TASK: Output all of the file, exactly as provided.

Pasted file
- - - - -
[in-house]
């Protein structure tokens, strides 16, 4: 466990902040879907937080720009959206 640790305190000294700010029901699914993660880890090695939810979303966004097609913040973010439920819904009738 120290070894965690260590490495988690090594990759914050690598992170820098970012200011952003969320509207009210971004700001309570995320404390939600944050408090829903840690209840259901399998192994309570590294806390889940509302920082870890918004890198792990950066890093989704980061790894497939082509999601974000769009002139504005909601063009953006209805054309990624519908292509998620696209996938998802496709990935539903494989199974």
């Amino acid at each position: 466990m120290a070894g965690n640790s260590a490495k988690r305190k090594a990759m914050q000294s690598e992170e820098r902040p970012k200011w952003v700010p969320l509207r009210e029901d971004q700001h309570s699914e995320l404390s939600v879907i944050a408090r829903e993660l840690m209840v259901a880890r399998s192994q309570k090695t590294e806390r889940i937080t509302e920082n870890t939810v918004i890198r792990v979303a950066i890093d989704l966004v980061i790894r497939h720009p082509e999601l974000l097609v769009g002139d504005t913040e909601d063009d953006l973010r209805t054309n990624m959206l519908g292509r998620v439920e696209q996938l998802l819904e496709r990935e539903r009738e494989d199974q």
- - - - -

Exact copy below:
[in-house]
């Protein structure tokens, strides 16, 4: 466990902040879907937080720009959206 640790305190000294700010029901699914993660880890090695939810979303966004097609913040973010439920819904009738 120290070894965690260590490495988690090594990759914050690598992170820098970012200011952003969320509207009210971004700001309570995320404390939600944050408090829903840690209840259901399998192994309570590294806390889940509302920082870890918004890198792990950066890093989704980061790894497939082509999601974000769009002139504005909601063009953006209805054309990624519908292509998620696209996938998802496709990935539903494989199974």
């Amino acid at each position: 466990m120290a070894g965690n640790s260590a490495k988690r305190k090594a990759m914050q000294s690598e992170e820098r902040p970012k200011w952003v700010p969320l509207r009210e029901d971004q700001h309570s699914e995320l404390s939600v879907i944050a408090r829903e993660l840690m209840v259901a880890r399998s192994q309570k090695t590294e806390r889940i937080t509302e920082n870890t939810v918004i890198r792990v979303a950066i890093d989704l966004v980061i790894r497939h720009p082509e999601l974000l097609v769009g002139d504005t913040e909601d063009d953006l973010r209805t054309n990624m959206l519908g292509r998620v439920e696209q996938l998802l819904e496709r990935e539903r009738e494989d199974q």